There are major differences in the experiences of litigants in the Dublin metropolitan region, where there are dedicated child and family law courts, and those who live elsewhere, he said.

In many courts outside of Dublin such cases may only be listed once a month or may only be listed for the end of the day, for privacy reasons.

His comments came ahead of the Law Society's annual Family and Child Law Conference, which is due to hear calls for the Government to deliver on commitments to modernise the family law courts system.

Read more here.

December 17, 2017 | Permalink | Comments (0)

Saturday, December 16, 2017

Biological Parents' Rights Ended At Adoption

From The Indiana Lawyer:

A biological mother and father who consented to the adoption of their child cannot 13 years later seek custody. The Indiana Court of Appeals affirmed a trial court ruling to that effect Friday, finding that to rule otherwise would “lead to a patently absurd result in this case and potentially many others.”

Read more here. 

December 16, 2017 | Permalink | Comments (0)

New Domestic Violence Laws in Armenia

From the Armenian Weekly:

The National Assembly of Armenia today adopted legislation aimed at combating domestic violence by introducing criminal and administrative liability against those found guilty of the newly defined crime.

The law was passed with 73 votes for and 12 against, with 6 abstentions, after debate and some resistance from a few parliamentarians.

Read more here.

December 16, 2017 | Permalink | Comments (0)

Friday, December 15, 2017

Koseki Issues in Japan

From the Japan Times:

On Nov. 29, the Kobe District Court dismissed a suit against the state filed by a woman in her 60s who claimed that the law that allows only men to deny paternity of a child is unconstitutional, since it discriminates against women. She said the law meant she was unable to register her daughter as the child of her second partner, because the law presumed her estranged husband was the father. The judge explained his decision by saying the law in question “represents a compromise between the need to match biological and legal fathers, and ensuring stable paternal relations by determining them promptly.”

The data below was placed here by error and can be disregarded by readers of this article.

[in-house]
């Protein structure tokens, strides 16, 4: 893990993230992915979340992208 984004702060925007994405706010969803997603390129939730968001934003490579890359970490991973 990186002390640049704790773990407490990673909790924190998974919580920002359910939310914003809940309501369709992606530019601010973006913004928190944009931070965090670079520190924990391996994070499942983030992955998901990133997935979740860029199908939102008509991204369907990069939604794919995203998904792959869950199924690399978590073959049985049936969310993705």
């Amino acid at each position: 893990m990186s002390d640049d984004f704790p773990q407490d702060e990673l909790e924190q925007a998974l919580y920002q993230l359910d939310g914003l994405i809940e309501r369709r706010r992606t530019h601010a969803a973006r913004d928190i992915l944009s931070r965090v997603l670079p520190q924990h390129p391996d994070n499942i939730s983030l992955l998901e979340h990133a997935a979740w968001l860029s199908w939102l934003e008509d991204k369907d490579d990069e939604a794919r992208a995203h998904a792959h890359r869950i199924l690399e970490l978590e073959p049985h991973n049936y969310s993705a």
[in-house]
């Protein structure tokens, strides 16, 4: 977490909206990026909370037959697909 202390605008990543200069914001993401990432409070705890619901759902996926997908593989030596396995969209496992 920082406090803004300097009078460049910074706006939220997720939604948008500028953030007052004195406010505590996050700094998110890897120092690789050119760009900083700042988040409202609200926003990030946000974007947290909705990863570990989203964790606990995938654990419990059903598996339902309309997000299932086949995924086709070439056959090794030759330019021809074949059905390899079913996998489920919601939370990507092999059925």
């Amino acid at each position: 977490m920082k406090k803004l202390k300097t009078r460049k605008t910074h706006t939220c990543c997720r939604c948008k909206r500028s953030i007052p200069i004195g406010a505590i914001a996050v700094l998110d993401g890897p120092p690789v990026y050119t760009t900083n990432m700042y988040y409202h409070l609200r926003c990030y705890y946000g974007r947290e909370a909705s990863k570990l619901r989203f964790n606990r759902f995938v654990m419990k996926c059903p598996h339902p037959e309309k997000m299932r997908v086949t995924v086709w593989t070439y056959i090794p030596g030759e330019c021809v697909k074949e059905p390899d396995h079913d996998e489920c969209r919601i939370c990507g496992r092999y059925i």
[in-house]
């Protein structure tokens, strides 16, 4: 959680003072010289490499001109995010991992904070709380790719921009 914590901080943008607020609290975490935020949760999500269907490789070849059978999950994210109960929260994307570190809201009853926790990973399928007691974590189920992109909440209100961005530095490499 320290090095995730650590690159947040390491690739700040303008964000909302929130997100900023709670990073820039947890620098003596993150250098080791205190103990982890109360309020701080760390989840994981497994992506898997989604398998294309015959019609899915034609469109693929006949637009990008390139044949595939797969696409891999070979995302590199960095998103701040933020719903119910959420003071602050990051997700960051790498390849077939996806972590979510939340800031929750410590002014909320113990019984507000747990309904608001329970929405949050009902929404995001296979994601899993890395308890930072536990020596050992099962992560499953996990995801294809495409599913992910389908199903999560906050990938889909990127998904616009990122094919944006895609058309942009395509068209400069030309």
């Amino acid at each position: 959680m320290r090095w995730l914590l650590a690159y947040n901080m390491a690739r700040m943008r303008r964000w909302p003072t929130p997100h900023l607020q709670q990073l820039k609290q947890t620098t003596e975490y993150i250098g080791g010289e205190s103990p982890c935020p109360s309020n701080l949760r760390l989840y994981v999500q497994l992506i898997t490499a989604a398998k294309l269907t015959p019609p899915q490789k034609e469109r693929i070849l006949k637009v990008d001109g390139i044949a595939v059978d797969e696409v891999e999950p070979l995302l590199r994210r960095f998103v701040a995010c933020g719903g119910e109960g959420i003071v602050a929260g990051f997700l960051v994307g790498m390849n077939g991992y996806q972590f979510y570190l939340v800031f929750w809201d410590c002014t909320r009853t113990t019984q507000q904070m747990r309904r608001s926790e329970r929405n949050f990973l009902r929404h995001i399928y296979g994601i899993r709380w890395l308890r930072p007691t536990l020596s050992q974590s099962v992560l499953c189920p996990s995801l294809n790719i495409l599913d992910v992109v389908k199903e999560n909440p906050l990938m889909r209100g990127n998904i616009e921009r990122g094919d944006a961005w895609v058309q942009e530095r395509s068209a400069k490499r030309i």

In other words, it makes the government’s job easier, and the government has the final say in deciding who the father of a child is. It also implies that women can’t be trusted.

In an interview that appeared in the Nov. 15 Mainichi Shimbun, Masataka Endo, one of the leading experts on Japan’s koseki (family register) system, which is what was at issue in the Kobe case, pointed out that the koseki’s main function is “moralistic” in that it designates the Emperor’s subjects, sets the parameters of an individual’s family and defines who is Japanese. It has no practical purpose — it cannot be used for census-taking or identification — but rather positions a person in a “virtuous line of descent,” thus unifying the nation. This concept of “pure blood” Japanese is a “legal fiction” that is “out of step with current realities,” Endo says. And yet the koseki is deemed irreplaceable, and so by extension poses a serious problem for the minority of Japanese who don’t have them.

Read more here.

December 15, 2017 | Permalink | Comments (0)

Thursday, December 14, 2017

Same-Sex Parental Rights

From U.S. News:

HONOLULU (AP) — National gay rights advocates are watching how a child support fight between a divorced lesbian couple plays out in Hawaii, likely the first such case before a state Supreme Court, experts say.

A woman wants to sever her parental rights to a child her ex-wife gave birth to and is appealing a family court ruling denying that request to the Hawaii Supreme Court, which is set to hear arguments Thursday.

Read more here.



December 14, 2017 | Permalink | Comments (0)